OpenAPI and related tools here provide good tooling for this task. The OpenAPI contract can be edited and validated with no language or implementation assumptions (making the API really very, very interoperable).

Then, using OAS code-gen tools both teams can generate skeletons for the server-side and proxies for the frontend in any supported language or platform.

I recomend this way of working when the main functionality is clear enough to be able to design the contract up-front.

In the long-term you will maintain and evolve the contract in a planned manner. So this is the recommended approach in the long-run for a high quality API contract.

Note: a clear versioning strategy is important in order not to break old clients when a new version arrive.

3. Server-first driven API

In other type of projects, developers can decide to build their API directly on their favourite language and platform and derive the API contract later, as a direct consequence of the running implementation. This scenario is also supported by the OpenAPI Spec. An specific library for the target language is employed. Using reflection techniques and metadata to discover services, types, parameters directly inspecting the source code to automatically generate an OAS compliant spec on the fly.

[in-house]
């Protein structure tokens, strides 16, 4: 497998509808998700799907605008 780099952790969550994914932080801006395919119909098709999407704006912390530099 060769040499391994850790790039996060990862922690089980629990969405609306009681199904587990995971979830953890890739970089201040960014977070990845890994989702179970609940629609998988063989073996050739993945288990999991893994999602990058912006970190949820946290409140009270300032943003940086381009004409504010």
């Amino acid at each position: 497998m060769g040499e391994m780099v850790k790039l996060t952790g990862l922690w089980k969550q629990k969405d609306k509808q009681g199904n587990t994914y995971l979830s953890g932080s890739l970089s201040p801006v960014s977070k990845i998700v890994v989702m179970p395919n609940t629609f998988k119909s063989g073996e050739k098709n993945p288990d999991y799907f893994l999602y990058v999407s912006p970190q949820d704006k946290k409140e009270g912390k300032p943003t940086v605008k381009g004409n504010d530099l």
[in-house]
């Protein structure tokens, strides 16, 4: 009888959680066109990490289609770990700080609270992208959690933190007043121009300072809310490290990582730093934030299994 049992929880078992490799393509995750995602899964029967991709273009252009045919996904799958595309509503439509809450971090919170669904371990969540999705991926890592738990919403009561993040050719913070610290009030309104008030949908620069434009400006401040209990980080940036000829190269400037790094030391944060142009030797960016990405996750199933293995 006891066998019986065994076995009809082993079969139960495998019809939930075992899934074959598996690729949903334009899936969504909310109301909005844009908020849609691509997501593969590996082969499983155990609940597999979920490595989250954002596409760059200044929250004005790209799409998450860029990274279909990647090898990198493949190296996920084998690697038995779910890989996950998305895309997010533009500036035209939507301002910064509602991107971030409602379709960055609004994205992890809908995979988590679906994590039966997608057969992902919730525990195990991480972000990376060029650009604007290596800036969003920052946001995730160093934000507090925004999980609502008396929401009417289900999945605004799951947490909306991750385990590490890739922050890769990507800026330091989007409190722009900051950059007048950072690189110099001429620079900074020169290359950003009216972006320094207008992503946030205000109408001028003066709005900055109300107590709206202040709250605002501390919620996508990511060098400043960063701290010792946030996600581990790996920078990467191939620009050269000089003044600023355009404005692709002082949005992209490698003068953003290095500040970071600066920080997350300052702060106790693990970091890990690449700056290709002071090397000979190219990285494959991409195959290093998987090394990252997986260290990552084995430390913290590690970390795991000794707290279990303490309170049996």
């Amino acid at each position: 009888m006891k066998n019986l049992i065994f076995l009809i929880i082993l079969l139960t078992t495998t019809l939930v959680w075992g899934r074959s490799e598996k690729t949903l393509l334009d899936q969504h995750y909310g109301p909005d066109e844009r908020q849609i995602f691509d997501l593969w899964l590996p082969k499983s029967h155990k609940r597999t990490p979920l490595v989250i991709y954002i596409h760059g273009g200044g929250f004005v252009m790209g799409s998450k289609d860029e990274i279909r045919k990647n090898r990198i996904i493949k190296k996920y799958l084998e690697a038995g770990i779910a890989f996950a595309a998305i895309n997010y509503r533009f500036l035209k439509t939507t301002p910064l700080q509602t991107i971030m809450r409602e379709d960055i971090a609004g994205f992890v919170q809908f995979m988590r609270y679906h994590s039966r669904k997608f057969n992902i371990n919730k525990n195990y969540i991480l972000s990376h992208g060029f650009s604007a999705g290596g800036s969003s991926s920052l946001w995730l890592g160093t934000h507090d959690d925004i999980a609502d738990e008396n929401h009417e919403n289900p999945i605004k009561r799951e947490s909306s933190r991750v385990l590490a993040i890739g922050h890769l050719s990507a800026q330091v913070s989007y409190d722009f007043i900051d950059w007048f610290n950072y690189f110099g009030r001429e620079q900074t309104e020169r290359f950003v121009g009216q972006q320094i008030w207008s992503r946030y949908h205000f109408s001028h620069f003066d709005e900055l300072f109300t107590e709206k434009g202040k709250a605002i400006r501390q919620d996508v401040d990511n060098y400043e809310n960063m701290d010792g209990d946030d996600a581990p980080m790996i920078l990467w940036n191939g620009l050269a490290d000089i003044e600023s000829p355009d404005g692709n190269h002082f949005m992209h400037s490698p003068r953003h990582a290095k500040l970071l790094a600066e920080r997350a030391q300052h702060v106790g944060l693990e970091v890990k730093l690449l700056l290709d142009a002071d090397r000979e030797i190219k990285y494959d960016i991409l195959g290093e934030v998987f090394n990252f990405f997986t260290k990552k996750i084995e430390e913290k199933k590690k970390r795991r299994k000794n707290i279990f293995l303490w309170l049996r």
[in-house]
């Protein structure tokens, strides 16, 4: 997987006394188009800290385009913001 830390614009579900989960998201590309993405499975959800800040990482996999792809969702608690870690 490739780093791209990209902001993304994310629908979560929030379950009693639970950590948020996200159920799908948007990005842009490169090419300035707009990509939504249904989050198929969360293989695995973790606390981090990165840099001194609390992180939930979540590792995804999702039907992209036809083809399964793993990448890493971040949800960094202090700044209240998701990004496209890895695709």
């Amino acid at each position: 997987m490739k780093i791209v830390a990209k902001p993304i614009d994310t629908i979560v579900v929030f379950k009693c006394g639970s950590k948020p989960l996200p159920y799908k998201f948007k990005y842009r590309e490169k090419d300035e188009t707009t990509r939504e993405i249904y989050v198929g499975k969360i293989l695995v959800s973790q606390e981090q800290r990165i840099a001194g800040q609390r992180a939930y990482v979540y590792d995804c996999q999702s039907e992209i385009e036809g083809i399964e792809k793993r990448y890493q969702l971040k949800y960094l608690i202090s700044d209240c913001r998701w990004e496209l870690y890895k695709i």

This approach has some advantages:

  • Auto-generated documentation and contract.
  • Contract is always in sync with service implementation.
  • Agility in server-side development.

Major cons of the approach:

  • Be diligent when evolving the service, you could inadvertently break existing clients.
  • Derived contract could lack of simplicity or UX (if compared with a contract first). What is optimized for automation could be confusing for humans: design for humans.

NOTE: I recommend the server-first approach when the requirements and design is changing fast and your team is iterating to find the right contract design. Being not yet in production, this will alleviate breaking the clients. In any case, fully review your final API contract and refactor for a better UX before launching it.


OpenAPI provides an interoperable way of describing an API:

  • formally enough to be consumed by machines and
  • KISS enough to be used by developers to document and learn the API.

The three scenarios described provide flexibility to fit with different project needs. Honestly, I think this is the main feature of the OpenAPI precursor, known as Swagger, got right from the very beginning: adapting well to very different development scenarios and different project development stages.

Software engineering is still a young discipline if compared with plumbing or electrical engineering. We need standards that helps us to deal with and automate repetitive tasks. That’s why, I think whatever you are, a machine or a human, exposing APIs with the OpenAPI Spec is a good thing to have in your public API!

If you liked this post and want to know more about it, join my talk at Codemotion in Madrid at November 24th and let’s deep dive on it!

About the author


Pedro J. Molina

Pedro J. Molina holds a PhD. in Computer Sciences from the Technical University of Valencia. After working in different product companies related to Modeling and Code Generation he set up a startup called Metadev with focus on tooling for microservices and cloud development. Twitter: @pmolinam